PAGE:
Now, truly increasing the bandwidth with 8, so running the band 8 times faster or making it 8 times wider is not necessary because of the re-use of data in the buffers. Exactly how much more bandwidth we need depends on the efficiency of re-use. Guessing this re-use is very difficult since it depends on the game/application. Because of this companies, like 3dfx, run simulations. During these simulations (where they run actually games on simulated hardware) they can see exactly how efficient the re-use of data is. Based on these tests, they can decide how much bandwidth they really need. Naturally, they can't test every game, so there is always the risk of underestimating the need. A good example of such a failure is TNT1/2 when running the Original Unreal. Unreal was programmed in a way that clashed with the re-use system of the TNT1/2 resulting in very low performance. The re-use system, or cache management, decides what data should be kept in the local buffer and what data should be replaced with new data transported in from the large storage. What happened was that 3dfx managed to get a lot of re-use and, thus, no bandwidth problems while the system of NVIDIA failed to get good re-use of buffer data meaning that the bandwidth failed and the processor had to wait, giving the well known poor frame rate numbers... Yet today Unreal runs fine on the TNT1/2 boards. This is not due to new caching algorithms or driver/hardware changes. It's due to the fact that Unreal was changed to be more NVIDIA cache friendly. This kind of problems can occur with all cache algorithms, breaking cache performance is very easy so games coders have to pay a lot of attention to make sure that caching doesn't break… EPIC learned this the hard way.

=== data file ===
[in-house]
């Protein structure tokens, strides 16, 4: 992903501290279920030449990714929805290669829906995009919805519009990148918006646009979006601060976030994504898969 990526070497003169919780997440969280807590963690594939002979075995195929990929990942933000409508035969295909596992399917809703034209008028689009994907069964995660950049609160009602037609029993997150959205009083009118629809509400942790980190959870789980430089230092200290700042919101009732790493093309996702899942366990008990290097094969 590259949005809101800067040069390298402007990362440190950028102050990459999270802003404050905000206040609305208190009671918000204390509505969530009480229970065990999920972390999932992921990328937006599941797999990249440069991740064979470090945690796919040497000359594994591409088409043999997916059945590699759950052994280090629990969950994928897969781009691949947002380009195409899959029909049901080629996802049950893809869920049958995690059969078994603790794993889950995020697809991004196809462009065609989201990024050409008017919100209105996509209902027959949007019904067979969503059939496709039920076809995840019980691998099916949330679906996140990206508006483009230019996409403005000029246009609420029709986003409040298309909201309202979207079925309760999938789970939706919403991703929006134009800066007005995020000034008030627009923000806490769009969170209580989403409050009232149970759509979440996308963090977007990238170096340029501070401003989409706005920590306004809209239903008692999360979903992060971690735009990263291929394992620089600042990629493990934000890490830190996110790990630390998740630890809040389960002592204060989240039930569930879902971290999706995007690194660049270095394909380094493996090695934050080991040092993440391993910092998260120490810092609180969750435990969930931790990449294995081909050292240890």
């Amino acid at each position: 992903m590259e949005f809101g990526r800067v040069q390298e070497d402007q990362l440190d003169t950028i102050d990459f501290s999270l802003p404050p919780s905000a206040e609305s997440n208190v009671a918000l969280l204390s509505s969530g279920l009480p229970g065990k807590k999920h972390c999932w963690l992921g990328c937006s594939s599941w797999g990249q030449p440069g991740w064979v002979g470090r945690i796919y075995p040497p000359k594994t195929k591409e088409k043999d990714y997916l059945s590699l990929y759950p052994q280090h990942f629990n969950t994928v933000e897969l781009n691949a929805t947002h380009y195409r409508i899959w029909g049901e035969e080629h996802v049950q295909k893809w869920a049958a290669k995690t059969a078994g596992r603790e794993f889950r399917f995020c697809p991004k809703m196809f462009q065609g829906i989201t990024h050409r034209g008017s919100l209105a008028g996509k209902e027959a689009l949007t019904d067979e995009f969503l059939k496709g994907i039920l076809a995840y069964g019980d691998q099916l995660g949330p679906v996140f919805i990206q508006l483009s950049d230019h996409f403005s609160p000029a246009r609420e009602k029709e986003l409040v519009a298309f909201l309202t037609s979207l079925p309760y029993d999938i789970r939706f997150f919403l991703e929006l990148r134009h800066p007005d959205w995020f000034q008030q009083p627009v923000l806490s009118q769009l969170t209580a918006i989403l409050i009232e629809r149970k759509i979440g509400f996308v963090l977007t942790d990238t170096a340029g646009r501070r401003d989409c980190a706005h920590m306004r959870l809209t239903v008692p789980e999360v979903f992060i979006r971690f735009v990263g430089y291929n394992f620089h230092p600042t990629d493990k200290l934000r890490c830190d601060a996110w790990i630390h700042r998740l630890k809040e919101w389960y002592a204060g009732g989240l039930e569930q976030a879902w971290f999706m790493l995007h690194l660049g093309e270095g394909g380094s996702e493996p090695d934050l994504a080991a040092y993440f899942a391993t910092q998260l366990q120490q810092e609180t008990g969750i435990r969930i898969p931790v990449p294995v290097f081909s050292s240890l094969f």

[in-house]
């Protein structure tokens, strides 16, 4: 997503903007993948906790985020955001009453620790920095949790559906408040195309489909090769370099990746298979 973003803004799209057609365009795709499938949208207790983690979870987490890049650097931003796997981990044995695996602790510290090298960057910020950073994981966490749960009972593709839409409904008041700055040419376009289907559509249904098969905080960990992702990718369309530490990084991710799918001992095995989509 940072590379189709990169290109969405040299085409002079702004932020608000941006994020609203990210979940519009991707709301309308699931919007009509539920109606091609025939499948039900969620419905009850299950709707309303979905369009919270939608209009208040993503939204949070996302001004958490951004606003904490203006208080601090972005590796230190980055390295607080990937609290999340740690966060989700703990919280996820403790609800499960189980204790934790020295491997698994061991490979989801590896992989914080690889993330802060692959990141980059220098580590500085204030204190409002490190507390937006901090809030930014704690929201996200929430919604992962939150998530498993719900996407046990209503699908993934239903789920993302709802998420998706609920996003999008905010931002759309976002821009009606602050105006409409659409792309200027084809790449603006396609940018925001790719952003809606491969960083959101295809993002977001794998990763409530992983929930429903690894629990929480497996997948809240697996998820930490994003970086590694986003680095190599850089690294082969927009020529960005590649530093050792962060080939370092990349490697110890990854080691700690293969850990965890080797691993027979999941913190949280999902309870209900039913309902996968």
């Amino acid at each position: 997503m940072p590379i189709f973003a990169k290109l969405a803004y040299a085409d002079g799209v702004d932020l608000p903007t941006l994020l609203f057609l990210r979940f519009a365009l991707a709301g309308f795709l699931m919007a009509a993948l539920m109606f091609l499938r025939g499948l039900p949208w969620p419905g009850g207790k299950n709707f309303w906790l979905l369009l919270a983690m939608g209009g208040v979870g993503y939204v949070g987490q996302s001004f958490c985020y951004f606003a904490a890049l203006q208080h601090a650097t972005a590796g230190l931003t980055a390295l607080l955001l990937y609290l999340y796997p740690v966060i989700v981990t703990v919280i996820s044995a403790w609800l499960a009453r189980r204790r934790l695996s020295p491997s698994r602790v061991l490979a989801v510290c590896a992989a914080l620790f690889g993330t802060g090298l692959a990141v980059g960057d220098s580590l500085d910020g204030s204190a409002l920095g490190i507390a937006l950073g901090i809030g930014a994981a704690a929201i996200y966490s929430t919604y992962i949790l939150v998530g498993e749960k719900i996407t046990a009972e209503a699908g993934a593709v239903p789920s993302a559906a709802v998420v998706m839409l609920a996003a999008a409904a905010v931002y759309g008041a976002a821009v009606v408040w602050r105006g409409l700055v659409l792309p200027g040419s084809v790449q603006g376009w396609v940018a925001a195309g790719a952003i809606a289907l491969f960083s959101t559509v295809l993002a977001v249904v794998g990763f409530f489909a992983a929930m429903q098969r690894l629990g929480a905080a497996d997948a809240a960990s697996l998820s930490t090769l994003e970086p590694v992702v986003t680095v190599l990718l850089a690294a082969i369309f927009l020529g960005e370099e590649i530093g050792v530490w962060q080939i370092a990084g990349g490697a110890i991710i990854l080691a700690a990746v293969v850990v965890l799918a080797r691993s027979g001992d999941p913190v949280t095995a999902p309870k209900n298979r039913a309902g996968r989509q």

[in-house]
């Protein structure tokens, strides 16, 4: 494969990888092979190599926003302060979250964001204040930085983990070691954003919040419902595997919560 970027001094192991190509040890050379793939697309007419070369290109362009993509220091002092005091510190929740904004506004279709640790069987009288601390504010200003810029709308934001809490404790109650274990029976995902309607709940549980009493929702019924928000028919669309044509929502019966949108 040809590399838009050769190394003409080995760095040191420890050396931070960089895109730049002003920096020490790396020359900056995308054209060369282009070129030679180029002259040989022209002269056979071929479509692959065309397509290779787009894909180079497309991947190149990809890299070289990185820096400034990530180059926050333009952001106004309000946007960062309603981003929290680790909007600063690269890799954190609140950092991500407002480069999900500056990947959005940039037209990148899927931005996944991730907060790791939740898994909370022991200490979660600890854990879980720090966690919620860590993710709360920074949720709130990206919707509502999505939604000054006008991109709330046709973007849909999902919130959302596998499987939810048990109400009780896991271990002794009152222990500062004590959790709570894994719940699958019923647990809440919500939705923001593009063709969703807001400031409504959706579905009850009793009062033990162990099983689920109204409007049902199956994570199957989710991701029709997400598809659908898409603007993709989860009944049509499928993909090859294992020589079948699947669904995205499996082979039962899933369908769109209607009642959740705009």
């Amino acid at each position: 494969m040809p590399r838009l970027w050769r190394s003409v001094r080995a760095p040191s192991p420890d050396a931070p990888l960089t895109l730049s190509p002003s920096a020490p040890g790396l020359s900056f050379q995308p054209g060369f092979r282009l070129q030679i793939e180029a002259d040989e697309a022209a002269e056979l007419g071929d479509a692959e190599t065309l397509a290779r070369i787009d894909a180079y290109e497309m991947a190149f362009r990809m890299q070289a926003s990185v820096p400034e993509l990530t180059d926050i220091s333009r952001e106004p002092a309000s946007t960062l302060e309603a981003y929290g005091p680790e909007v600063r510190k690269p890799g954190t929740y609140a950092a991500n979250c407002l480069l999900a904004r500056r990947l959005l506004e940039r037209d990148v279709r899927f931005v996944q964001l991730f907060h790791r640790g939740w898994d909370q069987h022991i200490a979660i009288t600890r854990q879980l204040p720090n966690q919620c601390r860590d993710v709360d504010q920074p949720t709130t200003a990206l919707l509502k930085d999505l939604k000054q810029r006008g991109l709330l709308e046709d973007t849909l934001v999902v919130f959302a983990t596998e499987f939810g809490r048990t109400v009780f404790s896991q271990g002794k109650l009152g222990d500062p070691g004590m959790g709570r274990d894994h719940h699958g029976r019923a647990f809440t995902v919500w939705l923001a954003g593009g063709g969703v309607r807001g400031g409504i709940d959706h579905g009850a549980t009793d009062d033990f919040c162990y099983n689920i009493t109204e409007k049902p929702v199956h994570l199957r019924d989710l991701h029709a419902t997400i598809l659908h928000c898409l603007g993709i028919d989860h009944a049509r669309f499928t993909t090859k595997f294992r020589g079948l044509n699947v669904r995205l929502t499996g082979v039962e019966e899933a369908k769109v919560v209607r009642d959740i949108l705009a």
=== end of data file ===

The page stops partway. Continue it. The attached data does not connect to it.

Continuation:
How can we increase the bandwidth?

I already mentioned in the analogy some possibilities to increase the bandwidth and overall speed, more specifically, increasing the width or the speed of the conveyor belt. In more technical terms, this means increasing the width, a.k.a. the number of bits of the memory bus or the speed, which is expressed in MHz. Voodoo1 for example used a width of 64 bits while Voodoo3 uses 128 bits. Usually, this is mentioned as the memory interface. The speed is determined by the clock speed of the memory (can be different from the render core speed) and hovers today between 125MHz and 235MHz. Speeds of 183MHz and lower are, commercially, the most interesting, speeds above 200MHz are still rather pricey.